A demo pitch is when you present or pitch your solution using some kind of product or service demonstration in the hope of convincing a potential customer to buy. It is similar to a solution interview, but typically takes place at a later stage, as the solution becomes more baked and you have more elements to demonstrate (although this can be done early in the process by using the most realistic examples available). The style is more of a presentation than an interview, and the goal is to assess how positive the reaction is and why. A demo pitch is essentially a sales pitch to a potential customer to test their willingness to buy or recommend you to the economic buyer.
Who is our early adopter or first customer?
Who is the decision-maker?
Is it valuable enough for them?
Are we positioning it right?
Are we highlighting the most compelling features?
How much is it worth to them?
What is the sales/procurement process?
How will they use or implement our solution?
Can we sell it?
There are many ways a demo pitch may be deployed. For B2C, you may try to catch consumers in a physical location at the point of sale of similar products. Or it may be done online via a targeted video ad in a particular social media channel so you can measure conversion. For B2B, you will need to identify influencers and decision-makers along with other key stakeholders so you can meet with them. Be careful to select people who you think will be early adopters and won’t be too worried about the “Who has already used this?” question. How do they react? What feedback do they give? You might start with a cold call or via introduction and be able to demonstrate your solution using a video call or screen sharing.
You are looking for a “wow” reaction and a significant next step in the buying process. You may be able to offer a pre-order option, secure a signed letter of intent, take a deposit, have a purchase order issued, get added to the vendor list, or have your purchase agreement approved.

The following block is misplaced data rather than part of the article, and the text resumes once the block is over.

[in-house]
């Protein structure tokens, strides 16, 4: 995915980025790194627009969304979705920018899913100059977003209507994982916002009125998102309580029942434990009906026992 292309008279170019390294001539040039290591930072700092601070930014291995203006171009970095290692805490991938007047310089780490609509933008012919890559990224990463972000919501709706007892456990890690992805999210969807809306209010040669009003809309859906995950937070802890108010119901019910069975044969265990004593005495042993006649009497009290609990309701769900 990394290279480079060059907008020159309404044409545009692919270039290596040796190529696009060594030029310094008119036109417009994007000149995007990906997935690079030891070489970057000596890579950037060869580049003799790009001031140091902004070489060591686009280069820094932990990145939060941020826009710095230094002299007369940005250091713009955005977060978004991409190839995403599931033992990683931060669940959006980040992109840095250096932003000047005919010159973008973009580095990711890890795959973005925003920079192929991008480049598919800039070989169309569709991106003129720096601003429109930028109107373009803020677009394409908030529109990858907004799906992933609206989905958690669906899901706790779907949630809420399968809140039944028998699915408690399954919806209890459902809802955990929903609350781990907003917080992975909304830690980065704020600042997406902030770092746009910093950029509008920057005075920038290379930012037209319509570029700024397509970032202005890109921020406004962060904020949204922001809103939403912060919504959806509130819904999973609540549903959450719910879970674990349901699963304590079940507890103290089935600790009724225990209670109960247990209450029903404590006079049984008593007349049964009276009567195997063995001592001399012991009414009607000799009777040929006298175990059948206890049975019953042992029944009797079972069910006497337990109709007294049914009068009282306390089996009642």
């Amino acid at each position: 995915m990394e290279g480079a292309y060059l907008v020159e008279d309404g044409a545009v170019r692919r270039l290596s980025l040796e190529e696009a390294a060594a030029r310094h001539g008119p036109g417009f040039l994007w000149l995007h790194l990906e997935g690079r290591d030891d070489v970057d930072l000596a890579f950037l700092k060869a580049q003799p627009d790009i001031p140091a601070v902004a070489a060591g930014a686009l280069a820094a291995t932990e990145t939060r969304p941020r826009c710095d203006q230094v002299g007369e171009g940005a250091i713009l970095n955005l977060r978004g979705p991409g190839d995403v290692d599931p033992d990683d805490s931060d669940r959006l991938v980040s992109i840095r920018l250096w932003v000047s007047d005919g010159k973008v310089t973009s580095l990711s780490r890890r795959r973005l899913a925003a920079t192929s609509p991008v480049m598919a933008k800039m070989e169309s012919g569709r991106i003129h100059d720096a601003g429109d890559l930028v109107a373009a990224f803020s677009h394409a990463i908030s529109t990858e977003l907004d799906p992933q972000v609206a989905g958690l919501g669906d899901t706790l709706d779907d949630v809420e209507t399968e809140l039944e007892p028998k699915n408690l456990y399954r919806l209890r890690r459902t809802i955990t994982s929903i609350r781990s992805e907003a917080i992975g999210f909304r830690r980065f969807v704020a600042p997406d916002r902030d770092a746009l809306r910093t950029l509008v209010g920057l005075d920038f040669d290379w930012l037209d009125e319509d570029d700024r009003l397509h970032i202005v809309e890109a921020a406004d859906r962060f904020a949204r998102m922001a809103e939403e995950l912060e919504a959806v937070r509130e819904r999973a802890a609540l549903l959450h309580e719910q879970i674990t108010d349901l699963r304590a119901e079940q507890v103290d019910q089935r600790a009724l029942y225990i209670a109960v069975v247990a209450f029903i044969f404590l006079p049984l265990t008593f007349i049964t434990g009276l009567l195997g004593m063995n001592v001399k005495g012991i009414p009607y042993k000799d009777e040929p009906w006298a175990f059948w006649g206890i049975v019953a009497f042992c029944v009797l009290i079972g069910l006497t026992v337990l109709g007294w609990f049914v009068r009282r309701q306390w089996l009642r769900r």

You may also use this method to test commitment from key partners and channel partners as an indication whether they will enter into agreements or trial phases with you. You therefore are collecting insights on how you can go to market with your offering.
A few days for B2C and a few weeks for B2B, depending how quickly you can set up appointments.
Have a refined, confident pitch suitable for the selected audience.
Prepare some form of demonstration that shows your solution in its best light.
Put yourself in a situation where you can communicate the above uninterrupted and receive feedback.
Be ready to offer a suitable next step in the buying process as a test to see if they will move forward.
You will receive qualitative signals during and after your pitch demo where the challenge is to differentiate between who is just being nice and who is genuinely excited and why.
The most important data will be who moves forward to the next stage of the buying process.
Being able to secure a high number of demo pitches in itself is not an indication of success.
People may make positive comments, but if they don’t move further along the buying process you are knocking on the wrong door or need to make changes to your offering.
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